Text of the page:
Home Indian Muslim Compromise, judicial mediation – experts react to Ayodhya verdict

Compromise, judicial mediation – experts react to Ayodhya verdict


New Delhi : Theology mixed with law and faith, an attempted compromise, an exercise in judicial mediation… The Allahabad High Court verdict dividing the disputed Ayodhya site between three parties and ruling that the Babri Masjid was built on the birthplace of Lord Ram provoked varied reactions from experts Friday.

“You cannot say that Lord Ram was born at one particular place and call it ‘Ramjanmabhoomi’. It is a case of theology, mixed with law and faith. You cannot say that god was born at this specific place,” said senior journalist and rights activist Kuldip Nayar.

“It is a fractured judgment. Judges have tried to please all the sections,” Nayar, also a former high commissioner to Britain, told IANS a day after the judgment of the Lucknow bench of the Allahabad High Court.

Judges S.U. Khan, D.V. Sharma and Sudhir Agarwal ruled that the entire disputed land in Ayodhya, which for decades became synonymous with Hindu-Muslim tensions, should be divided among the Sunni Waqf Board, Hindus and the Nirmohi Akhara, a Hindu sect. It also said the 16th century Babri Mosque was built on the birthplace of Lord Ram.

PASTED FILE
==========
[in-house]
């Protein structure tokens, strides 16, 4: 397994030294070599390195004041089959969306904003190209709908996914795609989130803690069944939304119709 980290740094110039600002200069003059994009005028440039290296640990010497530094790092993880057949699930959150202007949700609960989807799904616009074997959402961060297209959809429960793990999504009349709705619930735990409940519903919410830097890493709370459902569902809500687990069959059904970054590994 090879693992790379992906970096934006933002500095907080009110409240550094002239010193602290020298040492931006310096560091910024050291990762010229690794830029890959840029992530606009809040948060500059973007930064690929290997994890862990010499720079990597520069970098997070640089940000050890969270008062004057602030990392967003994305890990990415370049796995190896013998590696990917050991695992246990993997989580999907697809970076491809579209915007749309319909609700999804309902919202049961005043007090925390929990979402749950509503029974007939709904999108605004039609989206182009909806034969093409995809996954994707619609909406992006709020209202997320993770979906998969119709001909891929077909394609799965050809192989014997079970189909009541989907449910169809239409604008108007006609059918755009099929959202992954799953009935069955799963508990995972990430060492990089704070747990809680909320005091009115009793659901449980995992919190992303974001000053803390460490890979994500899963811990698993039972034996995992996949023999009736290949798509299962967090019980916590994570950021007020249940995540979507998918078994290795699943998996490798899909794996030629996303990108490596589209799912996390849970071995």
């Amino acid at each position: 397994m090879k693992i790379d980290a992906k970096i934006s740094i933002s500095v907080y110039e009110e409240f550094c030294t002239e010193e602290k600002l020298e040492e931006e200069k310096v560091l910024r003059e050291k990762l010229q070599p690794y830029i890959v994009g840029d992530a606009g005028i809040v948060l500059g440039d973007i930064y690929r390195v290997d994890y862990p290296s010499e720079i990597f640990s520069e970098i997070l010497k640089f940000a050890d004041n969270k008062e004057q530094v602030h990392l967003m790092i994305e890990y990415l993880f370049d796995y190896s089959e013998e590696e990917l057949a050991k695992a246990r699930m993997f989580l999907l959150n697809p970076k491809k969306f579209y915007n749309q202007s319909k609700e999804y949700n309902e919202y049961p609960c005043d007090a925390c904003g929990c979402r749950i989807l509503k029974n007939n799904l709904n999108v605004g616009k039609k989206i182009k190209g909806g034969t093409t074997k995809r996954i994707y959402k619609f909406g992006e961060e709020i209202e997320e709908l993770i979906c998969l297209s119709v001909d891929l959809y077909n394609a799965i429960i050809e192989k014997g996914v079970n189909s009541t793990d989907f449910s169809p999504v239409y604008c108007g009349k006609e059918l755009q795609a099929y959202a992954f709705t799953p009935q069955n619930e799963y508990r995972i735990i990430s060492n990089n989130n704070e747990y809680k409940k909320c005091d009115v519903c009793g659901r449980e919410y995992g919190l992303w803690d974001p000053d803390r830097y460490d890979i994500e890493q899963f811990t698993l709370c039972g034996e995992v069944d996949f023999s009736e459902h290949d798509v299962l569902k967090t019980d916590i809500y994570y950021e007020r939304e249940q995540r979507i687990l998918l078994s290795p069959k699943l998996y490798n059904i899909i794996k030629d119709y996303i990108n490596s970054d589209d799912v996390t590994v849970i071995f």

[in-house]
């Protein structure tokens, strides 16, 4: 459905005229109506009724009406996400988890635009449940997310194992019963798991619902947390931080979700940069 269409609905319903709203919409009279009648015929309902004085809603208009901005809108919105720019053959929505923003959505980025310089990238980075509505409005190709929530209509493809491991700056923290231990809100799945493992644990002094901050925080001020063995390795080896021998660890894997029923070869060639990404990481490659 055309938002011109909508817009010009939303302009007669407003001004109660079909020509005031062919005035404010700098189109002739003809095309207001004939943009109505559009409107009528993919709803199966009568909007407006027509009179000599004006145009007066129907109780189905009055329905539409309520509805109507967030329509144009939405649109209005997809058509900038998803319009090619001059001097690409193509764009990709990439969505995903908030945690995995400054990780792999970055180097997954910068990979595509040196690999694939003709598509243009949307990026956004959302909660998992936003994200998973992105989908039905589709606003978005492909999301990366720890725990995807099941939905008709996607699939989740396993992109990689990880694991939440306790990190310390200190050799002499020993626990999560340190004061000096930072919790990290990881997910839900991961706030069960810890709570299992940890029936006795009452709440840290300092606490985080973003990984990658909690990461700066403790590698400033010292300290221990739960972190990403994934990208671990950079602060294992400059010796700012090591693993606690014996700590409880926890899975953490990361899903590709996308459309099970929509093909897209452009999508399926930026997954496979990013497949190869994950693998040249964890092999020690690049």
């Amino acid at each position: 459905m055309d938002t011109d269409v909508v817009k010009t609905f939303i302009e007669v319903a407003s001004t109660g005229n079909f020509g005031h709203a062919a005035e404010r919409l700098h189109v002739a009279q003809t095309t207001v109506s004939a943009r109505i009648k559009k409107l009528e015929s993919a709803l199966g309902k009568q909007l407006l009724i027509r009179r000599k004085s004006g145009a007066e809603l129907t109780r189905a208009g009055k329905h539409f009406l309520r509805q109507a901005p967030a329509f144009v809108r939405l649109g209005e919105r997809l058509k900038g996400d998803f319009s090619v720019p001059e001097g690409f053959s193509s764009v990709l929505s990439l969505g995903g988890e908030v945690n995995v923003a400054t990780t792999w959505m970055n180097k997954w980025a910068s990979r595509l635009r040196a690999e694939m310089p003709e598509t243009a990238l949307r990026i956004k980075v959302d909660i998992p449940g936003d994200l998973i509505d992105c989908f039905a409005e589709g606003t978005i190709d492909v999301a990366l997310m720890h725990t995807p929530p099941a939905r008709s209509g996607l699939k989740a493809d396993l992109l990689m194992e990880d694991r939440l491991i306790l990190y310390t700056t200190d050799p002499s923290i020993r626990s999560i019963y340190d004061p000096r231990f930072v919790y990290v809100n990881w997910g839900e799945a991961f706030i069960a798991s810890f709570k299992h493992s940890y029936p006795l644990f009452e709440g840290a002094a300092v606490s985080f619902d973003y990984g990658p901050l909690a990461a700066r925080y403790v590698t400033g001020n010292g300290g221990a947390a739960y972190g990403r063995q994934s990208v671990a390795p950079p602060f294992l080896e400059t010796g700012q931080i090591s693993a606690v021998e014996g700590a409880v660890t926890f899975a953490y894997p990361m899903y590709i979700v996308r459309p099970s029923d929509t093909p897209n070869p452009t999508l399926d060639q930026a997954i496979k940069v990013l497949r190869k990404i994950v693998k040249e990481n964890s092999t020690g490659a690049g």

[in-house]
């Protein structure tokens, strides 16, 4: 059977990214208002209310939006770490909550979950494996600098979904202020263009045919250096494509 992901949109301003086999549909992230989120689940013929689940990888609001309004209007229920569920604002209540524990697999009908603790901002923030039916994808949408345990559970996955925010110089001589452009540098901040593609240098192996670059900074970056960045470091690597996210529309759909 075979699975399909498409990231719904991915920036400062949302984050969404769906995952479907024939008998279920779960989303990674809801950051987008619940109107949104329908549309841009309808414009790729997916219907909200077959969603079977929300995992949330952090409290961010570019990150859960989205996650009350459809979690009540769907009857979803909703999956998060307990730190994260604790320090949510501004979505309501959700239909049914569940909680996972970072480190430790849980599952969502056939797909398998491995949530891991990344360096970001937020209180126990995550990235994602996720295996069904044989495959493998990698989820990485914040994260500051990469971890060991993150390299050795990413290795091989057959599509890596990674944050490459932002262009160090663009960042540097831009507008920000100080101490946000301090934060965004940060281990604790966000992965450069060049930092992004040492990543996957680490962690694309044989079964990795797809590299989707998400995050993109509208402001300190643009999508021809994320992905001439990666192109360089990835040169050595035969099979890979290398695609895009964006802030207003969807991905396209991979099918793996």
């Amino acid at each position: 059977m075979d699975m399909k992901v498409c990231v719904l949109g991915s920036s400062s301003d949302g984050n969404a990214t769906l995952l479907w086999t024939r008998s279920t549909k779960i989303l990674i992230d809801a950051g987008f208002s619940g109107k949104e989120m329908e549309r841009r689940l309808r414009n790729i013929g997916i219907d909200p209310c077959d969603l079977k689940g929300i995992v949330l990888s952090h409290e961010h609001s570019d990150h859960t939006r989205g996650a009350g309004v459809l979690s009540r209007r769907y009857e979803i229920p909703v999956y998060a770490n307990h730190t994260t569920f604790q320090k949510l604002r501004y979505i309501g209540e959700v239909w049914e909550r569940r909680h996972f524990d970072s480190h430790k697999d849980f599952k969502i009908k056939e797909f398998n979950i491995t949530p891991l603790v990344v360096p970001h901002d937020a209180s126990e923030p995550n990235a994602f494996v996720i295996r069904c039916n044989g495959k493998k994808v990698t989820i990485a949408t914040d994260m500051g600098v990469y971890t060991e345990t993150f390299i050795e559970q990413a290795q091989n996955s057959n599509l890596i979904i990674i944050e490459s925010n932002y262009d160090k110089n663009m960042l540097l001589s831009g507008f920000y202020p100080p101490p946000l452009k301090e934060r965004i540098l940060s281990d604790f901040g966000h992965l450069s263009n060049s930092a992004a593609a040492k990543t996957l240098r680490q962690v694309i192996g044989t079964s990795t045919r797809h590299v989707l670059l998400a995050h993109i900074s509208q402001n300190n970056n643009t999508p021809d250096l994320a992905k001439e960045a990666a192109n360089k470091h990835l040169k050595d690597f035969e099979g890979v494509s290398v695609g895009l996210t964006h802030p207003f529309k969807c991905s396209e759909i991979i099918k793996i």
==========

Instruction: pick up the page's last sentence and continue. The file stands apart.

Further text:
“At the end of it, they have managed to give a piece of land to all parties… The court has agreed to the plea that a mosque was built after demolishing the temple. This judgment was given in such a way that space for reconciliation could be left,” he said.

The court, he added, was more interested in pleasing all sections than in clarity.

“The silver lining is that 2010 is not the same as 1992. People of India have moved on and matured over the years,” Nayar observed.

According to noted historian K.N. Panikkar, the verdict was “some sort of an attempted compromise”.

“Whether this compromise is strictly on the basis of law is a doubtful fact,” said Panikkar, a former professor of modern history with the Jawaharlal Nehru University, Delhi.

Panikkar also raised questions about the manner in which the division of land had been made among three parties.

“It is not clear at all,” Panikkar said, adding that the court had completely overlooked the fact that the idol of Ram was placed in the masjid by use of force (in 1949).

“In fact, the judgment validates the aggression by one group of the claimants,” he said.

Former Lok Sabha secretary-general and constitutional expert Subash Kashyap said the judgment appeared to be “more an exercise in judicial mediation”.

“There are two possibilities: one is that both the sides approach the Supreme Court, the other possibility is that of negotiations outside the court.”

There is “no hundred percent winner or loser in the judgment”, Kashyap told IANS.

“It is too early to say whether there will be yet another prolonged legal battle or there will be negotiations,” he added.